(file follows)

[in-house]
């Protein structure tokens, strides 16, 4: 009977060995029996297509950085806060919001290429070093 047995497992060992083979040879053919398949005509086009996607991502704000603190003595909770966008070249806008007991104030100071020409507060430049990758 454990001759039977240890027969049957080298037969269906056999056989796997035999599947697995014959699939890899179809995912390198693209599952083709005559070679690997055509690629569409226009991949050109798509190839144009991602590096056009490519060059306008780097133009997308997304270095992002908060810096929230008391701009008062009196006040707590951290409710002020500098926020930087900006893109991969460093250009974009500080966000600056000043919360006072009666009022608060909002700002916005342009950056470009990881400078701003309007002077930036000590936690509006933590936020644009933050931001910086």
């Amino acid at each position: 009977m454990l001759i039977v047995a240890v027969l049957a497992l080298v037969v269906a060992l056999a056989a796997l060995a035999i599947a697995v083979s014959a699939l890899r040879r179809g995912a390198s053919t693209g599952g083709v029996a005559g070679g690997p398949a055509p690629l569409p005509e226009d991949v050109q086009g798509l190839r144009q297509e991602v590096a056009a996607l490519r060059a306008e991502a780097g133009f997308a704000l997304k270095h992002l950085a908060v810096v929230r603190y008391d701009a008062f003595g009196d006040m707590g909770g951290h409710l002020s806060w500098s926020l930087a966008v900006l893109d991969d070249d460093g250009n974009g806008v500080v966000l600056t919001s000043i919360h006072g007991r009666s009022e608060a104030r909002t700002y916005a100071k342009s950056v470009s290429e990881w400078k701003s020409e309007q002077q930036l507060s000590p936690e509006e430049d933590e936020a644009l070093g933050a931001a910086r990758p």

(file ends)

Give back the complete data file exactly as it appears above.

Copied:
[in-house]
């Protein structure tokens, strides 16, 4: 009977060995029996297509950085806060919001290429070093 047995497992060992083979040879053919398949005509086009996607991502704000603190003595909770966008070249806008007991104030100071020409507060430049990758 454990001759039977240890027969049957080298037969269906056999056989796997035999599947697995014959699939890899179809995912390198693209599952083709005559070679690997055509690629569409226009991949050109798509190839144009991602590096056009490519060059306008780097133009997308997304270095992002908060810096929230008391701009008062009196006040707590951290409710002020500098926020930087900006893109991969460093250009974009500080966000600056000043919360006072009666009022608060909002700002916005342009950056470009990881400078701003309007002077930036000590936690509006933590936020644009933050931001910086």
């Amino acid at each position: 009977m454990l001759i039977v047995a240890v027969l049957a497992l080298v037969v269906a060992l056999a056989a796997l060995a035999i599947a697995v083979s014959a699939l890899r040879r179809g995912a390198s053919t693209g599952g083709v029996a005559g070679g690997p398949a055509p690629l569409p005509e226009d991949v050109q086009g798509l190839r144009q297509e991602v590096a056009a996607l490519r060059a306008e991502a780097g133009f997308a704000l997304k270095h992002l950085a908060v810096v929230r603190y008391d701009a008062f003595g009196d006040m707590g909770g951290h409710l002020s806060w500098s926020l930087a966008v900006l893109d991969d070249d460093g250009n974009g806008v500080v966000l600056t919001s000043i919360h006072g007991r009666s009022e608060a104030r909002t700002y916005a100071k342009s950056v470009s290429e990881w400078k701003s020409e309007q002077q930036l507060s000590p936690e509006e430049d933590e936020a644009l070093g933050a931001a910086r990758p």